Magdalena Julie Bragdon Perks January 19, 2009 at 10:08 am

I call leftovers night “Cook’s Choice.”

If what I serve doesn’t appeal to one member of the household, there’s always a box of mac and cheese in the cupboard (and that person must prepare it him/herself!) I post the week’s menu on the refrigerator.

I make menus about two weeks in advance, since that’s how the paychecks come in, and then I can do a one-time big shopping for everything. I used to shop once a month, but we don’t have that much storage space here. The freezer gets used a lot. We are considering a small chest freezer to take advantage of meat specials.

Diligence on my part means that buying in bulk is not the same as “food waste”. I use a bulk foods store a lot because then I can get flour, rice and so forth at a good price without having to buy fifty pounds at once!


Judy January 19, 2009 at 11:16 am

Last week was my no-waste disaster. I’m working my way through my freezer and cupboards in my attempt to use it up and not waste anything. However, I tried several new frugal- type recipes. Two of them were total disasters and I ended up throwing out more food than I usually do.
So I will continue to try new recipes (one of my obsessions), but also stick more with tried and true favorites. My goal now is to simplify meals.
I would like to be a better menu planner, so I’m also struggling with that one.. eating more at home though!


Kristen @TheFrugalGirl January 19, 2009 at 11:42 am

I did a post on that a little while back:

Most of the things on my list are similar to yours, except that I also do a lot of baking to use up food(lots of fruits and even some veggies can be used in breads and muffins).


Mandy January 19, 2009 at 1:37 pm

I love to try new recipes as much as the next person. But my dad told me the key is to have 10 recipes that you go to a lot. Usually very simple meals that can be thrown together in less than an hour.

I am only a mid-twenties single gal, so my 10 is still being developed. But so far my recipes are a bean burrito filling, lentil soup, and pasta with pesto (and sometimes shrimp).

To me having 10 recipes will help reduce food waste, because if I make the same things over and over it becomes a nice cycle. I know exactly what I need for the recipes, and eventually if I need to cut them in half then I am familiar enough with the recipe to do it comfortably. 10 dinners should provide enough (but not too much) left overs for lunches, and leaves a few nights free to try new recipes.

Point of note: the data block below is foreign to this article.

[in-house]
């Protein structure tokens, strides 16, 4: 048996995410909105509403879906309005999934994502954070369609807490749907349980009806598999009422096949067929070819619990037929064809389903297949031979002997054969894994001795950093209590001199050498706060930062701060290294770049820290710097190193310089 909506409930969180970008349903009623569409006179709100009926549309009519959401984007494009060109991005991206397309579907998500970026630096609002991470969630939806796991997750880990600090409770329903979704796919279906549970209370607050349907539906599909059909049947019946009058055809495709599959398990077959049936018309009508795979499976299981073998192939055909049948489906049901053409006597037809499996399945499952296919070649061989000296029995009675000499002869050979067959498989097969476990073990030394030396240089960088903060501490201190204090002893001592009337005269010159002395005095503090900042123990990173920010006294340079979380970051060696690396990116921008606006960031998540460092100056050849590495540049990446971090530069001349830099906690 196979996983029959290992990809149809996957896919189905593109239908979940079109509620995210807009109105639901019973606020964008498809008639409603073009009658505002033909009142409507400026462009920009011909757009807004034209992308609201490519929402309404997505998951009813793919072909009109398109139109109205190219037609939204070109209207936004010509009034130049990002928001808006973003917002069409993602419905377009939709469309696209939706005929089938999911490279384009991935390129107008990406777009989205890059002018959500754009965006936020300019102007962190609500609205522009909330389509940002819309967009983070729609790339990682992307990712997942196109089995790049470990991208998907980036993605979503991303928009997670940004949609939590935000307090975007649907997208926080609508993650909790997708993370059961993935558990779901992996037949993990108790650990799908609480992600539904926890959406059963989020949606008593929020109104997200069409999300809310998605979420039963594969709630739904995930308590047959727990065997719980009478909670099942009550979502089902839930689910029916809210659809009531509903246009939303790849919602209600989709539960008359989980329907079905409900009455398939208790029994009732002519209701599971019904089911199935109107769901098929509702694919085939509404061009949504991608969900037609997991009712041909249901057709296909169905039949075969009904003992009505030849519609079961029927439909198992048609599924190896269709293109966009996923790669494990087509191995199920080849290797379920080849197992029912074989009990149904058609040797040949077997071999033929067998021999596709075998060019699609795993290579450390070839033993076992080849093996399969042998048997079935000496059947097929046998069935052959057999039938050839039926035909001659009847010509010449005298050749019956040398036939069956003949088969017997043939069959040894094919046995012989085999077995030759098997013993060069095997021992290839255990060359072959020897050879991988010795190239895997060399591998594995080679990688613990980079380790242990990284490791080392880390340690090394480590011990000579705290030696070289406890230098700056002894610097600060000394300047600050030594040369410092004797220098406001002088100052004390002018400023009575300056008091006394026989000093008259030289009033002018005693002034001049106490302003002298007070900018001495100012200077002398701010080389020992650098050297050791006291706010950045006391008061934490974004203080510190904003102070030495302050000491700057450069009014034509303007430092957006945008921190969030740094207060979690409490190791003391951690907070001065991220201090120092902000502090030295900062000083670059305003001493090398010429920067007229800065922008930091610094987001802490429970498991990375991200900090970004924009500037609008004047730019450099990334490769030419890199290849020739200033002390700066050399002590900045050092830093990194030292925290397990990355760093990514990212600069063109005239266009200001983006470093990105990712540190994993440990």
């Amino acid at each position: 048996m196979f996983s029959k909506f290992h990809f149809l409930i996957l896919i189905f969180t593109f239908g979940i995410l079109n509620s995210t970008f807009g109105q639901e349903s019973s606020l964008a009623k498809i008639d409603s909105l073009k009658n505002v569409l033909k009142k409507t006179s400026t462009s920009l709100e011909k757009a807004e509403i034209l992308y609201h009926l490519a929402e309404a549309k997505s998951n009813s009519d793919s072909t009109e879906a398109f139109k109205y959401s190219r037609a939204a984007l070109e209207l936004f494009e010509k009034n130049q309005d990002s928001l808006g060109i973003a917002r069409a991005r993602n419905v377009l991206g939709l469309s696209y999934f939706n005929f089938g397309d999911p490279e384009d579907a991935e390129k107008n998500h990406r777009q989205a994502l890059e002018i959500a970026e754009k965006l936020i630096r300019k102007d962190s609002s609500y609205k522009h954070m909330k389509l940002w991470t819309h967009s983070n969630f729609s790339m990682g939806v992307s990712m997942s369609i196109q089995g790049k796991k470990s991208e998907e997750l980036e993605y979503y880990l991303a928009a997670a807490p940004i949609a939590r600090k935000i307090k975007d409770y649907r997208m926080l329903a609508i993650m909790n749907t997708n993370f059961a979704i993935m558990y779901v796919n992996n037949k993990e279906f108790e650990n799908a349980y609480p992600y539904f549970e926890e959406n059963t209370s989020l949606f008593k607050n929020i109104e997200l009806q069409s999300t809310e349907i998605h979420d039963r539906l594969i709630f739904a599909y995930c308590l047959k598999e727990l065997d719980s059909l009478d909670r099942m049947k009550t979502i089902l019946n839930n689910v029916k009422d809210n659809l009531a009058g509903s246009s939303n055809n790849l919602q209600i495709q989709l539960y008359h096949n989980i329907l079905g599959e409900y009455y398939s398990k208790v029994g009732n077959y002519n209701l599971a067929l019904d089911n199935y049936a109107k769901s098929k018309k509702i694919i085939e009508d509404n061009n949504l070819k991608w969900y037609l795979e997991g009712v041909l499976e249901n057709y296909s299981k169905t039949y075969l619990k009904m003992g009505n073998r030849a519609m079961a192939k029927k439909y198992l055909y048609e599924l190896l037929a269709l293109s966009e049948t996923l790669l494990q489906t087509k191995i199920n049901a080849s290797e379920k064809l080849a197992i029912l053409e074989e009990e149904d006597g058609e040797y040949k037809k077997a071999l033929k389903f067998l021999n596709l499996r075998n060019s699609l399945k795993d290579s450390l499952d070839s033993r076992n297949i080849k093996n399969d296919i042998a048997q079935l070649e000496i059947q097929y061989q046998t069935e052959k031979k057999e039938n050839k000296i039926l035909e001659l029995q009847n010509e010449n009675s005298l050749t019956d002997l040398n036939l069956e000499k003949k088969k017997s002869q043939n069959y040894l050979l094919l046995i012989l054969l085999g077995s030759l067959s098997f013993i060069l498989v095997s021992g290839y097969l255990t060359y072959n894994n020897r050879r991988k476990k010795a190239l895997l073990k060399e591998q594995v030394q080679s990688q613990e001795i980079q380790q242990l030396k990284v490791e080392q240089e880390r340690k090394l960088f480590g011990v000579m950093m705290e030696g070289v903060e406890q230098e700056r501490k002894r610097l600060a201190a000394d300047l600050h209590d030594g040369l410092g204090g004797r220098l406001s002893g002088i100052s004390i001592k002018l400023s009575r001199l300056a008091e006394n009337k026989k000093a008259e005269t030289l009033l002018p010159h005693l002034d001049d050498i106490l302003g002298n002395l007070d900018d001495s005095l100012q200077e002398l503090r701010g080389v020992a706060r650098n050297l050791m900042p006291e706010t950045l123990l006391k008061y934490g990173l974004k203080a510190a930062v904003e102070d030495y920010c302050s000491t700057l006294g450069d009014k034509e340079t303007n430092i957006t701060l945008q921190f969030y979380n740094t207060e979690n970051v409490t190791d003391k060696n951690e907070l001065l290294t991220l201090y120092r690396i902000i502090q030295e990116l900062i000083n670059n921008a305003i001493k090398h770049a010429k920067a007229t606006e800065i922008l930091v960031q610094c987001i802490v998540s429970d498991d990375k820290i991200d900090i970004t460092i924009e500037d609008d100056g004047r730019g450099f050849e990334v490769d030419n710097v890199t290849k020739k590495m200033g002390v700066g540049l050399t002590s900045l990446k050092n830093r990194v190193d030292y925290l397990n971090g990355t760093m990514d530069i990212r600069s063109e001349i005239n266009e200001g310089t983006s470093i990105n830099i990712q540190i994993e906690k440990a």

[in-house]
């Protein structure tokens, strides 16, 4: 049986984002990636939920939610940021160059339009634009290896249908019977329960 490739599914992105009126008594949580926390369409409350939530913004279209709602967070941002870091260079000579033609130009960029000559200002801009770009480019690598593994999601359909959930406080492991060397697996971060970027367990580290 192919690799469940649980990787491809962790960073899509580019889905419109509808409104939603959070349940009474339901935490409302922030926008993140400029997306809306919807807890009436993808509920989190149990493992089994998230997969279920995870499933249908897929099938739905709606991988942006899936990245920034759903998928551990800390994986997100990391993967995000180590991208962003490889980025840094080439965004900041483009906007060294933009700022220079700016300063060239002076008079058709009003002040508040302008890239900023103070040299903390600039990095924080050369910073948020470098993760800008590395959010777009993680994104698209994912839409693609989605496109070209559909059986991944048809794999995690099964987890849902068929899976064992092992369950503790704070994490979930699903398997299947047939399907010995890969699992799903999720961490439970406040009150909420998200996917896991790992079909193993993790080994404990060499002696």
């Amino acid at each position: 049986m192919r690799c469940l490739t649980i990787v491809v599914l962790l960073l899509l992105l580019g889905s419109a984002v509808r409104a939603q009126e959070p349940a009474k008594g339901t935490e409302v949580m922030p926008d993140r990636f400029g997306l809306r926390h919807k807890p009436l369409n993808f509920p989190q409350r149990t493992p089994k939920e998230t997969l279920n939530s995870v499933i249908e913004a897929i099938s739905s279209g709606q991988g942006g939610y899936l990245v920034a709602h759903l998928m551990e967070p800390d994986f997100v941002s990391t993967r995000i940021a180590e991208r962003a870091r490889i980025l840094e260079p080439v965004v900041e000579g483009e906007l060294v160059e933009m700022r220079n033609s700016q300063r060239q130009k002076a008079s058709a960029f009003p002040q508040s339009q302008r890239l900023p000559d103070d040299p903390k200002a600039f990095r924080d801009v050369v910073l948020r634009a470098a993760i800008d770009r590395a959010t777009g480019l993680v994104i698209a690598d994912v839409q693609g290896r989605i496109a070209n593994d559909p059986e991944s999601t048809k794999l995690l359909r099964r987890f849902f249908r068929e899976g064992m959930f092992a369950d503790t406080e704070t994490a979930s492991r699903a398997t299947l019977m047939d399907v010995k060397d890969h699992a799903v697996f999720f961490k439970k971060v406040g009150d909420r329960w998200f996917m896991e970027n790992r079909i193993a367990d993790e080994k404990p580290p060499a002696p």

Alison January 20, 2009 at 4:38 pm

I have recently begun stretching my one-week meal plans into two-week meal plans, and shopping once every two weeks. I try to plan meals that require fresh veg closer to the beginning of the cycle, and rely on longer-lasting produce and frozen/canned vegetables toward the end.

Two other little tricks I have recently starting using: I keep a two-litre ice cream bucket in the freezer to hold vegetable peelings and scraps. When it is full, I throw everything in a pot and make vegetable stock. We don’t have compost (yet), so we’re at least getting one more use out of the scraps before they hit the garbage. 2. I keep a bag in the freezer for bread scraps, which we then chop up and throw in the blender to make breadcrumbs for various recipes. (Probably a logical choice, but for a long time, I was just throwing away the stale, uneaten pieces!)

One final point of interest… our municipality has begun collecting methane gas from the local landfill and using it as a power source.


Pennie January 21, 2009 at 3:37 pm

I try to look at bits of left-over or remaining food in a new way–a piece or two of bread can be cut into squares, mixed with some pineapple bits, an egg, and a dash of milk and sugar, baked in a tiny cassarole dish for 30 minutes or so and turned into a tasty side serving for two that goes well (for the carnivores) with a slice of ham and a steamed veggie. Viola–dinner is ready!

Warmed briefly in the micro, a slice of left-over meatloaf makes a yummy sandwich filling. A couple of carrots can be shredded into muffin batter and served with breakfast, or added to a loaf of banana bread for extra flavor and moistness. Left-over rice can be stir-fried with other left-over tidbits and with a dash of soy or other favorite sauce re-purposed into a new dish.

Got 1/2 a can of stewed tomatoes and a couple of mushrooms hanging around? How about adding a couple of other ingredients and putting together a homemade pizza, or a baked lasagna-type dish, or spagetti, or??

Sometimes I just open my fridge door and let a left-over food item and my imagination lead me to dinner–the important thing is to not wait until the last minute, and also to have some fun with it!